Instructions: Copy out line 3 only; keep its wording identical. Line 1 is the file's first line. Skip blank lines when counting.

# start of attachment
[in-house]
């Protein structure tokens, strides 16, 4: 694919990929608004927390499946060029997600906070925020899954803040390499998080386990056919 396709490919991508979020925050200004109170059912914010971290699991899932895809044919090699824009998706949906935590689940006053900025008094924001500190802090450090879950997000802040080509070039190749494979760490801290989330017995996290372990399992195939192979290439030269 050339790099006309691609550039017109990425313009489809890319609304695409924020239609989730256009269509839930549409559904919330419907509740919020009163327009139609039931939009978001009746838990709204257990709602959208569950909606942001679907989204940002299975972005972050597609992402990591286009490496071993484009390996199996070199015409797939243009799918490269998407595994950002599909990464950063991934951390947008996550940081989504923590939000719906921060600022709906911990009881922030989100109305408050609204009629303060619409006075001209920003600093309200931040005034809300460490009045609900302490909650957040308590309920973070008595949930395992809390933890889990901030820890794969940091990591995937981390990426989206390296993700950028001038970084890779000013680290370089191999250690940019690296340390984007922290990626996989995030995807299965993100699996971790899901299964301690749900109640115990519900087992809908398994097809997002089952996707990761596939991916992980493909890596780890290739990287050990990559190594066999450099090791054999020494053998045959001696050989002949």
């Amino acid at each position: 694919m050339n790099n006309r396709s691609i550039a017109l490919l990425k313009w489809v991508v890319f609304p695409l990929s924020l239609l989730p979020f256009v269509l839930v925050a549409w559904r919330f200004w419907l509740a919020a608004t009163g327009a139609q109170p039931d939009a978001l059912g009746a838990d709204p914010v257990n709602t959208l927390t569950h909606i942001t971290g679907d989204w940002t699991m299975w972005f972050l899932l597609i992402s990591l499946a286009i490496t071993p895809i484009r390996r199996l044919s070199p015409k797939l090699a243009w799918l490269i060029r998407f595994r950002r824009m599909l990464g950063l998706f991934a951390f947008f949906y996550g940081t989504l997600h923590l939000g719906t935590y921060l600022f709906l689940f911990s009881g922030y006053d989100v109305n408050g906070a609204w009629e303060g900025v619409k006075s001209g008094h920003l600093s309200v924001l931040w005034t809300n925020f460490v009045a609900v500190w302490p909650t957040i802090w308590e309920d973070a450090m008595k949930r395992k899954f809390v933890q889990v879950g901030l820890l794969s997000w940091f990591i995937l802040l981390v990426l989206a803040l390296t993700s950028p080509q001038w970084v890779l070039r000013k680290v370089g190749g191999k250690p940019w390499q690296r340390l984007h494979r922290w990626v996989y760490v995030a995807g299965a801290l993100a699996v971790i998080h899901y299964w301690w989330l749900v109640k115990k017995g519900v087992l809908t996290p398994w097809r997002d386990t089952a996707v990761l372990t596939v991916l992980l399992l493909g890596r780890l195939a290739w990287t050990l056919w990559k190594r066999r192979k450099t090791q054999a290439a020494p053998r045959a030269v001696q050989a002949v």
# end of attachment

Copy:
């Amino acid at each position: 694919m050339n790099n006309r396709s691609i550039a017109l490919l990425k313009w489809v991508v890319f609304p695409l990929s924020l239609l989730p979020f256009v269509l839930v925050a549409w559904r919330f200004w419907l509740a919020a608004t009163g327009a139609q109170p039931d939009a978001l059912g009746a838990d709204p914010v257990n709602t959208l927390t569950h909606i942001t971290g679907d989204w940002t699991m299975w972005f972050l899932l597609i992402s990591l499946a286009i490496t071993p895809i484009r390996r199996l044919s070199p015409k797939l090699a243009w799918l490269i060029r998407f595994r950002r824009m599909l990464g950063l998706f991934a951390f947008f949906y996550g940081t989504l997600h923590l939000g719906t935590y921060l600022f709906l689940f911990s009881g922030y006053d989100v109305n408050g906070a609204w009629e303060g900025v619409k006075s001209g008094h920003l600093s309200v924001l931040w005034t809300n925020f460490v009045a609900v500190w302490p909650t957040i802090w308590e309920d973070a450090m008595k949930r395992k899954f809390v933890q889990v879950g901030l820890l794969s997000w940091f990591i995937l802040l981390v990426l989206a803040l390296t993700s950028p080509q001038w970084v890779l070039r000013k680290v370089g190749g191999k250690p940019w390499q690296r340390l984007h494979r922290w990626v996989y760490v995030a995807g299965a801290l993100a699996v971790i998080h899901y299964w301690w989330l749900v109640k115990k017995g519900v087992l809908t996290p398994w097809r997002d386990t089952a996707v990761l372990t596939v991916l992980l399992l493909g890596r780890l195939a290739w990287t050990l056919w990559k190594r066999r192979k450099t090791q054999a290439a020494p053998r045959a030269v001696q050989a002949v």